ALAMEDA -- The City Council will consider adopting a two-year budget cycle starting next year as a way to promote better long-term planning and accountability when it meets Tuesday.
The city currently has an annual budget with a second-year forecast. If the council adopts a two-year cycle, however, officials will present the council with a status report, or a "mid-cycle review" during each fiscal year.
The advantages of switching include the time saved by not producing a budget each year, plus the longer cycle will likely boost employee morale because they will know their department or program has received longer-term funding, according to Fred Marsh, the city's controller.
The change will also allow city officials to focus more on fiscal planning, which officials say is important as they try to find ways to meet the city's ongoing financial challenges.
The challenges include paying for deferred maintenance, which now stands at about $9.5 million annually, and the growing cost for retiree medical benefits, which is expected to reach $150 million in the next 15 years.
Along with recommending the council adopt the two-year cycle, City Manager John Russo is asking that city departments be allowed to roll over 50 percent of any unused funds in their budgets at the end of the second fiscal year for once-off capital improvements.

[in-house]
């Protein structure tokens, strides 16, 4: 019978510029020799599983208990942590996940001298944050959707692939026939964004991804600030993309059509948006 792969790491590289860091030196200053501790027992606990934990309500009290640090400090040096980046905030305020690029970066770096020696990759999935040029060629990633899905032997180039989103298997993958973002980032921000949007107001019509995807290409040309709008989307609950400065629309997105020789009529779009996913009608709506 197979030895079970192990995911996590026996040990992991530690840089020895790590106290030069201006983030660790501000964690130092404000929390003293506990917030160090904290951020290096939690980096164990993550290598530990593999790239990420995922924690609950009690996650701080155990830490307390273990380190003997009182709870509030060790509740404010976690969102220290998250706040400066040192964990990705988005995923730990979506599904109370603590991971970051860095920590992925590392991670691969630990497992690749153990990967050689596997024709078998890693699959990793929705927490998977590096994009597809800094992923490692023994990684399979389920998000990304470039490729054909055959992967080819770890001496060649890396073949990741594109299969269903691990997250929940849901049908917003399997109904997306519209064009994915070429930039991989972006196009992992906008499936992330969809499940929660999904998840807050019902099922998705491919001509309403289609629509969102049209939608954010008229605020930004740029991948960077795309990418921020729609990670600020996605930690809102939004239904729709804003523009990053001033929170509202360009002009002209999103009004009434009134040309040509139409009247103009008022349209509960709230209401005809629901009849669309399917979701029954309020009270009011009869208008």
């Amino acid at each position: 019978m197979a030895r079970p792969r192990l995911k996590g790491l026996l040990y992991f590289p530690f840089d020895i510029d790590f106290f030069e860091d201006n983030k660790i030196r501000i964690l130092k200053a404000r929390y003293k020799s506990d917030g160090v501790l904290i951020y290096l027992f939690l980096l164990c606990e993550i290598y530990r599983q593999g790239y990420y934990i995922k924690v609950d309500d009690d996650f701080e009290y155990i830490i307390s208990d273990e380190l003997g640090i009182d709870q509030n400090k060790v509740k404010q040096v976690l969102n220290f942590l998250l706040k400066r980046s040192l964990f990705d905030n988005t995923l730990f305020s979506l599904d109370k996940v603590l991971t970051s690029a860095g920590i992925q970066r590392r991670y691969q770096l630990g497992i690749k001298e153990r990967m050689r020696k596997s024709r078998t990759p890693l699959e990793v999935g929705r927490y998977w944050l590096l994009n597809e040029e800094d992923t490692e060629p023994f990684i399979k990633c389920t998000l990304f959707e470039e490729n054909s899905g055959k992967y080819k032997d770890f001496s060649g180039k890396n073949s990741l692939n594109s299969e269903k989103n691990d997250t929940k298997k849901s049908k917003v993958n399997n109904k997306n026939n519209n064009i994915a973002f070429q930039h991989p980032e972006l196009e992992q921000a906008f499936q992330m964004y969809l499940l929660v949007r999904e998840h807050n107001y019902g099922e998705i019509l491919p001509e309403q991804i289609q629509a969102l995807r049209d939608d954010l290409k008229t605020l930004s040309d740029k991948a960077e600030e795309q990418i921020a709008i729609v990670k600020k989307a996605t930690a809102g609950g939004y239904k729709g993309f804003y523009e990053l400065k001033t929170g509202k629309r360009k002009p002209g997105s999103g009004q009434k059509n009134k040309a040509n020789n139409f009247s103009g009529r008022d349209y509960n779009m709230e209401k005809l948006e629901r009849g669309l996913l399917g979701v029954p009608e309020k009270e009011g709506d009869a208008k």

But Russo is also calling for the council to still have an option of amending a budget in the event of an emergency or natural disaster, significant changes in state or federal funding that were unknown when the budget was adopted, or there is at least a 3 percent decline in net revenue for the city's major funds.
Of the 91 cities in the nine Bay Area counties, 67 percent work with an annual budget cycle. Some 21 percent adopt an annual budget with a second year forecast -- what Alameda now does -- and 12 percent adopt two-year budgets.
It's difficult to determine how much money the city will save by switching to a two-year cycle, Marsh said. But he noted that planning and preparing a budget takes several months and involves employees at all city departments, and that savings are inevitable by engaging in the process every other year instead of annually.
Reach Peter Hegarty at 510-748-1654 or follow him on Twitter.com/Peter_Hegarty.
The City Council will meet at 7 p.m. Tuesday in the Council Chambers at City Hall, 2263 Santa Clara Ave.